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Processes and Technology Chapter 6 Russell and Taylor Operations and Supply Chain Management, 8th Edition
Lecture Outline Process Planning – Slide 4Process Planning Process Analysis – Slide 28Process Analysis Process Innovation – Slide 39Process Innovation Technology Decisions – Slide 47Technology Decisions 6-2 © 2014 John Wiley & Sons, Inc. - Russell and Taylor 8e
Learning Objectives Evaluate strategic options in process planning, including whether or not to outsource Differentiate among different types of production processes Understand the effect of volume and standardization on process selection Appreciate the difficulties in translating a design to a process Use simple flowcharting tools to improve everyday processes Investigate the use of technology in manufacturing and service processes 6-3 © 2014 John Wiley & Sons, Inc. - Russell and Taylor 8e
Process Planning Process Group of related tasks with specific inputs & outputs Process design tasks to be done & how they are coordinated among functions, people, & organizations Process strategy an organization’s overall approach for physically producing goods and services Process planning converts designs into workable instructions for manufacture or delivery 6-4 © 2014 John Wiley & Sons, Inc. - Russell and Taylor 8e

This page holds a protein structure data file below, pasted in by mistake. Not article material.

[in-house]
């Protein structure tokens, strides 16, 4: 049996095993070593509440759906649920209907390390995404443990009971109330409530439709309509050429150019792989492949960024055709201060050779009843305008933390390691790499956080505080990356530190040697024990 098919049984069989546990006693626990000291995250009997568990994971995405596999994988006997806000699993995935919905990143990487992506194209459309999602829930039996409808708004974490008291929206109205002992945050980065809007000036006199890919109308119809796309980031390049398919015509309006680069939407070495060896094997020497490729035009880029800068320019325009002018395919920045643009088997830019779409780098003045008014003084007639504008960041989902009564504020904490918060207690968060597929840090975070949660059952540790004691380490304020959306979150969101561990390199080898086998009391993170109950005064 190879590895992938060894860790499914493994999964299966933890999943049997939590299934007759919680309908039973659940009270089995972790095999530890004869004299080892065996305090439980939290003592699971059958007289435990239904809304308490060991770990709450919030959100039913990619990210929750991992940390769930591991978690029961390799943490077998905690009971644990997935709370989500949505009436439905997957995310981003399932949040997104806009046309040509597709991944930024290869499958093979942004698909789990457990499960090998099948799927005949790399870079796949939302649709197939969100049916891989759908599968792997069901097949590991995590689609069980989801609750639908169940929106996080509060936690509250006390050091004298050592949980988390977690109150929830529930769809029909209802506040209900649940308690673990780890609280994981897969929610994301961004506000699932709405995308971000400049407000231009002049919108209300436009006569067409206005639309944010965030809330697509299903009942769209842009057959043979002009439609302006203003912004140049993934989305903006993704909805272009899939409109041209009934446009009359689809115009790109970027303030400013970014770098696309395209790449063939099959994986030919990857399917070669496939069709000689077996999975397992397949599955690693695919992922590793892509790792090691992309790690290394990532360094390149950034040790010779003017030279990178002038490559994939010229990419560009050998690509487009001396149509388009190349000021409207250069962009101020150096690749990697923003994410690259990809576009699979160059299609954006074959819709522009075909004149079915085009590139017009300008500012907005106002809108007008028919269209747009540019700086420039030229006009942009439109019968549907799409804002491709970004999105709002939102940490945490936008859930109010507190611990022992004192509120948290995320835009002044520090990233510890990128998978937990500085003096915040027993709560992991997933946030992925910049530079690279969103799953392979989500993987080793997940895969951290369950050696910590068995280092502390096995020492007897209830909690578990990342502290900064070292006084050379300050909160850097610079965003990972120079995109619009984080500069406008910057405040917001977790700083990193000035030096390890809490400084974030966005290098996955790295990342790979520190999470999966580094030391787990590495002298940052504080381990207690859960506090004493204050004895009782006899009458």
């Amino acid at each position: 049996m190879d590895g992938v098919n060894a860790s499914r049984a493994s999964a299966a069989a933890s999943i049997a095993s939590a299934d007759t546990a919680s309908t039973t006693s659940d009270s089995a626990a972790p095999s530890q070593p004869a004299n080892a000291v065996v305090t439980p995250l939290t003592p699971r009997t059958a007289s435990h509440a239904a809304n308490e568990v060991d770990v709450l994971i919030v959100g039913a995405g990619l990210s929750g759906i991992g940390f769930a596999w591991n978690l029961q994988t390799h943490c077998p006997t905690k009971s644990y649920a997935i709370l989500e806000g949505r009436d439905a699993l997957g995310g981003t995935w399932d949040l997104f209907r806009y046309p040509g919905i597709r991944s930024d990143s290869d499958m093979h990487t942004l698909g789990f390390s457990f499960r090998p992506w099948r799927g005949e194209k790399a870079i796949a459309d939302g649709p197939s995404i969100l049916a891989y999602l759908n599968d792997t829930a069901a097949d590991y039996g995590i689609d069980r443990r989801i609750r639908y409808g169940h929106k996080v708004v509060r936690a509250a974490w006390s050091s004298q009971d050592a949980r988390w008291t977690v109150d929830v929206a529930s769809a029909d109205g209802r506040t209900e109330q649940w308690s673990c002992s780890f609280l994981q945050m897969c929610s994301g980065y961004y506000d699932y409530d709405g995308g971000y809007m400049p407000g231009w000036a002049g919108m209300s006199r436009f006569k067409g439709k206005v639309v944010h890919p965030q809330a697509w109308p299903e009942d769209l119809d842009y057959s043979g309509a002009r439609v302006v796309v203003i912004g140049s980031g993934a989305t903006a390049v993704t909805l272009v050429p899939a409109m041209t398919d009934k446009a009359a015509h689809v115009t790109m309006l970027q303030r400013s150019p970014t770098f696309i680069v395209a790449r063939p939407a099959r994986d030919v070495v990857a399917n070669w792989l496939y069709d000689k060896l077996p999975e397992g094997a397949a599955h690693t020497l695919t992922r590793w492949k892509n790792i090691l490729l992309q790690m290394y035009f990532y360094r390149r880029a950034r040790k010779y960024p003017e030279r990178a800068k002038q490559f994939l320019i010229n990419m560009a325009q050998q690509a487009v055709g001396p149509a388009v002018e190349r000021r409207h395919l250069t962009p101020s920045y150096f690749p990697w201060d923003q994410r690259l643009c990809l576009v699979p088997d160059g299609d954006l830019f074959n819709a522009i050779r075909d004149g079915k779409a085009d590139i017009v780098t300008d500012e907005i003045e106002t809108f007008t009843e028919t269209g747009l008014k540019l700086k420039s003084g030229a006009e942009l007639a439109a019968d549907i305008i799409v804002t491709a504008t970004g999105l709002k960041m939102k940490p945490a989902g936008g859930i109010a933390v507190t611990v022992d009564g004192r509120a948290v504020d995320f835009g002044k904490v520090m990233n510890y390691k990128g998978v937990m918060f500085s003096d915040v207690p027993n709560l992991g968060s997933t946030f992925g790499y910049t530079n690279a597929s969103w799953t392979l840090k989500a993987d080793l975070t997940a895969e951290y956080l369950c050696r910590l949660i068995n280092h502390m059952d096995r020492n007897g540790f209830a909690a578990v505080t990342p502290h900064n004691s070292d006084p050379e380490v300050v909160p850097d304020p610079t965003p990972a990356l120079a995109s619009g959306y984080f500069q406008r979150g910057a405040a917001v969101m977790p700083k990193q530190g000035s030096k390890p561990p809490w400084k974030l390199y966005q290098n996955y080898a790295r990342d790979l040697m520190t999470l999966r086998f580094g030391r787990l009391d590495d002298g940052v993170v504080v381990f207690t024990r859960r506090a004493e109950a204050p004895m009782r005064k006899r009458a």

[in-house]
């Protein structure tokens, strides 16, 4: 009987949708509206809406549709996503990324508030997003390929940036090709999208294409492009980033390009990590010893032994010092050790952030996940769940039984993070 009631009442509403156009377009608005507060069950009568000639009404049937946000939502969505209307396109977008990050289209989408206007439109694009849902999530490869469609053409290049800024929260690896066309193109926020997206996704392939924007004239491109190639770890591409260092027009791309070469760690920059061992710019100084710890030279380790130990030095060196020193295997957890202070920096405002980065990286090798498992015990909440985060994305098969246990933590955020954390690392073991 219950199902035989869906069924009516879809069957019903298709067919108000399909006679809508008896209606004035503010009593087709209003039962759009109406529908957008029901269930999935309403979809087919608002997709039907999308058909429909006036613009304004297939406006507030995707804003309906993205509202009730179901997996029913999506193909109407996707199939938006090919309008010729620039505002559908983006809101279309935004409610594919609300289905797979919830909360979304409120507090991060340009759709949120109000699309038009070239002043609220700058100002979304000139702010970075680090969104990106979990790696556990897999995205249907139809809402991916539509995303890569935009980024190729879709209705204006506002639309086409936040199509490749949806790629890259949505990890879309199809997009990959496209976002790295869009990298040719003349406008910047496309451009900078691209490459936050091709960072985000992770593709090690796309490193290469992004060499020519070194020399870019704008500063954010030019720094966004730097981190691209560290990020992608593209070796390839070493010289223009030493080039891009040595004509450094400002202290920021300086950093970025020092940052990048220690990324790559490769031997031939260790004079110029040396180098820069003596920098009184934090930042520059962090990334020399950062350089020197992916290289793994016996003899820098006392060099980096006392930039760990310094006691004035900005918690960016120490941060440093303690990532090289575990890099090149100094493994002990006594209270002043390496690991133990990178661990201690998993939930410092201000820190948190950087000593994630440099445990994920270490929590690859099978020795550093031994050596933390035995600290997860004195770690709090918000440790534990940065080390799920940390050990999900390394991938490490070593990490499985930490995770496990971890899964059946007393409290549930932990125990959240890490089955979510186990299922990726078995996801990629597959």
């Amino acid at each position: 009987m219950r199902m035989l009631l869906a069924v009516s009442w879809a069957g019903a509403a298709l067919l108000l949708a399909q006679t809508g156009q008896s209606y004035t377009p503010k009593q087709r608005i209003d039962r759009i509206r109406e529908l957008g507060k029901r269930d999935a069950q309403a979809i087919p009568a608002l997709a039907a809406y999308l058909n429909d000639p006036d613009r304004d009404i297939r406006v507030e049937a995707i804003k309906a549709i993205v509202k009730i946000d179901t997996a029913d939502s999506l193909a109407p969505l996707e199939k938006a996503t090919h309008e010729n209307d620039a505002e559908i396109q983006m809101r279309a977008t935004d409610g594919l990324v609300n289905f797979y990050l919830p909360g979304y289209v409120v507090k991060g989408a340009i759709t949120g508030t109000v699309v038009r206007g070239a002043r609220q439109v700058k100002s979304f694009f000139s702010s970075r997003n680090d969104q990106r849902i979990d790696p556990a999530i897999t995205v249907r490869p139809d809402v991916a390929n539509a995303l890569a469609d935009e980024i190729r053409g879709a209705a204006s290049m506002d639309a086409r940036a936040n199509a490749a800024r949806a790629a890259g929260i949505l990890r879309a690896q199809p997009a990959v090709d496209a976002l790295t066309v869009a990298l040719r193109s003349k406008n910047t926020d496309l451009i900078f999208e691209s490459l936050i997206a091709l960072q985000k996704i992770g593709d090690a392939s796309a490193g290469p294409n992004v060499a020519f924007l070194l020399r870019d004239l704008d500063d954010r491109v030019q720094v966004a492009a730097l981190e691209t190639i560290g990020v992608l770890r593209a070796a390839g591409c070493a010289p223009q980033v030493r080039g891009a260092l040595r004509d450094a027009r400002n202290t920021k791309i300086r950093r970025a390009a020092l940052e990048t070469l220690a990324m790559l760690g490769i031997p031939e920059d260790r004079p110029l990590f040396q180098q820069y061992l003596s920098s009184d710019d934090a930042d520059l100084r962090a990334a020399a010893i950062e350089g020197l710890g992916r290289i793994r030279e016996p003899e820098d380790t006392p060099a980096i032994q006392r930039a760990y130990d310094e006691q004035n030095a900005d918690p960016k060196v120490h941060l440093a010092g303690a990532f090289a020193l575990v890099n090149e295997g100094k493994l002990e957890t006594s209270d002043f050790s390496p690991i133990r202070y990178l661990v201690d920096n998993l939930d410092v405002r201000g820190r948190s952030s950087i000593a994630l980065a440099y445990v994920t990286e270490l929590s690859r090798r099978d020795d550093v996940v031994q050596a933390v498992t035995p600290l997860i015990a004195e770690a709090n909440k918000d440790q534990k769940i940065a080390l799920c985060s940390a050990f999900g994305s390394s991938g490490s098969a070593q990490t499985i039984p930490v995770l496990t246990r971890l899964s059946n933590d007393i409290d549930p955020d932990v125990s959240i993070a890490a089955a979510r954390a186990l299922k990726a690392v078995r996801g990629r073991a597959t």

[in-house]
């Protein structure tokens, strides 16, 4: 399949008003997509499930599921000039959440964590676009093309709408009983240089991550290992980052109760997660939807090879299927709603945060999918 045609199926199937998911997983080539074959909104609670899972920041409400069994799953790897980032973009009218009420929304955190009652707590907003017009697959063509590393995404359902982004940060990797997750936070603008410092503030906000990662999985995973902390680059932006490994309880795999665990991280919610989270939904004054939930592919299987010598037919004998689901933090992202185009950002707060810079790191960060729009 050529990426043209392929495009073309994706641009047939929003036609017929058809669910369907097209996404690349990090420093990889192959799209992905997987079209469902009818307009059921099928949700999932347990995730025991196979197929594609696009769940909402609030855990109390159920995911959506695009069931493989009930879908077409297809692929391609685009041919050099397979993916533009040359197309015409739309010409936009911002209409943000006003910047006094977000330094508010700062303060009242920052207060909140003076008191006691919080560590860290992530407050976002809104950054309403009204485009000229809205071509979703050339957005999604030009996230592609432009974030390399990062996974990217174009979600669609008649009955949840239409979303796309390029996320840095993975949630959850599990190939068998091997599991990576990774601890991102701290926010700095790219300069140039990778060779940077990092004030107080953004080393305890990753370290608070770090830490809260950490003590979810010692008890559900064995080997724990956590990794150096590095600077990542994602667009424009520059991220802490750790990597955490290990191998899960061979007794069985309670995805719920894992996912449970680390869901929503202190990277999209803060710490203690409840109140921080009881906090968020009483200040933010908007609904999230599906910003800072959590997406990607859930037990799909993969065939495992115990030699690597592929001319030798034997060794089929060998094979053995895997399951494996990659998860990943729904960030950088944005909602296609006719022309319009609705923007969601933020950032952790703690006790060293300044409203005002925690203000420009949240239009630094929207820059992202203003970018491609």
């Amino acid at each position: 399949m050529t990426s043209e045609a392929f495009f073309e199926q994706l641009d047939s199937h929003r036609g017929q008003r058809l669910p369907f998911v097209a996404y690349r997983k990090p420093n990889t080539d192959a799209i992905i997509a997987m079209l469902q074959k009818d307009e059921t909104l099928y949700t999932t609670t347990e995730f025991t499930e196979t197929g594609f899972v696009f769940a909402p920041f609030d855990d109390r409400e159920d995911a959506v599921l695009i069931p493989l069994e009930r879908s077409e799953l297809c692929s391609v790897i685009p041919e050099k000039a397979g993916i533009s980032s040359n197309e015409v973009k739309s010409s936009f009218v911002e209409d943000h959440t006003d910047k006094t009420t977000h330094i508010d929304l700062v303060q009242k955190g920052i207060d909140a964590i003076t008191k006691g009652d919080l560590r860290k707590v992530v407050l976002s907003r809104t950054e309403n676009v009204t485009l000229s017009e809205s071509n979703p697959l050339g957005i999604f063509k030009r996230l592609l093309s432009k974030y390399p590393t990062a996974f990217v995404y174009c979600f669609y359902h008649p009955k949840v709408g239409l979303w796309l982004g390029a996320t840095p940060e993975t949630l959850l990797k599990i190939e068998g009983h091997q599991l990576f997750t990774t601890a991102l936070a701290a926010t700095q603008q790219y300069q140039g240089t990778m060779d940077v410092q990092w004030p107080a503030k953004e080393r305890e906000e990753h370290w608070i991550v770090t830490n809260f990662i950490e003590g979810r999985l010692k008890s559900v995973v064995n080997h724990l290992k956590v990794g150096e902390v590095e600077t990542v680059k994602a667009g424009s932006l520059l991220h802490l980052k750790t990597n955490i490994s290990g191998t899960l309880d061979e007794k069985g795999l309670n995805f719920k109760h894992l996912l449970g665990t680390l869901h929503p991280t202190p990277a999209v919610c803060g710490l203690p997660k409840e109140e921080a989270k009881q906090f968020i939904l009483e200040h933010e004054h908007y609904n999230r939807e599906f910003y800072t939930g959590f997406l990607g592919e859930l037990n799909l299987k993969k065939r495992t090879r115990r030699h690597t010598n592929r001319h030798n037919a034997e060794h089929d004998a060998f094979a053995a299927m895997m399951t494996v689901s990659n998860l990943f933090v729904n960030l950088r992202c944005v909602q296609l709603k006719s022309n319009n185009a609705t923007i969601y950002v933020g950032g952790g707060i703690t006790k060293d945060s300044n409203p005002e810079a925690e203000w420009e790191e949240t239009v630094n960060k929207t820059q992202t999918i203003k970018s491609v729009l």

Process Strategy Vertical integration extent to which firm will produce inputs and control outputs of each stage of production process Capital intensity mix of capital (i.e., equipment, automation) and labor resources used in production process Process flexibility ease with which resources can be adjusted in response to changes in demand, technology, products or services, and resource availability Customer involvement role of customer in production process 6-5 © 2014 John Wiley & Sons, Inc. - Russell and Taylor 8e
Outsourcing Cost Is it cheaper to make or buy the item Capacity Does the company have the capacity Quality Easier to control quality in your own factory Speed Shipping time can reduce savings Reliability Quality and timing are reliability measures Expertise Protect proprietary information 6-6 © 2014 John Wiley & Sons, Inc. - Russell and Taylor 8e
Sourcing Continuum 6-7 © 2014 John Wiley & Sons, Inc. - Russell and Taylor 8e
Process Selection Projects one-of-a-kind production of a product to customer order Batch production process many different jobs at the same time in groups or batches Mass production produce large volumes of a standard product for a mass market Continuous production used for very-high volume commodity products 6-8 © 2014 John Wiley & Sons, Inc. - Russell and Taylor 8e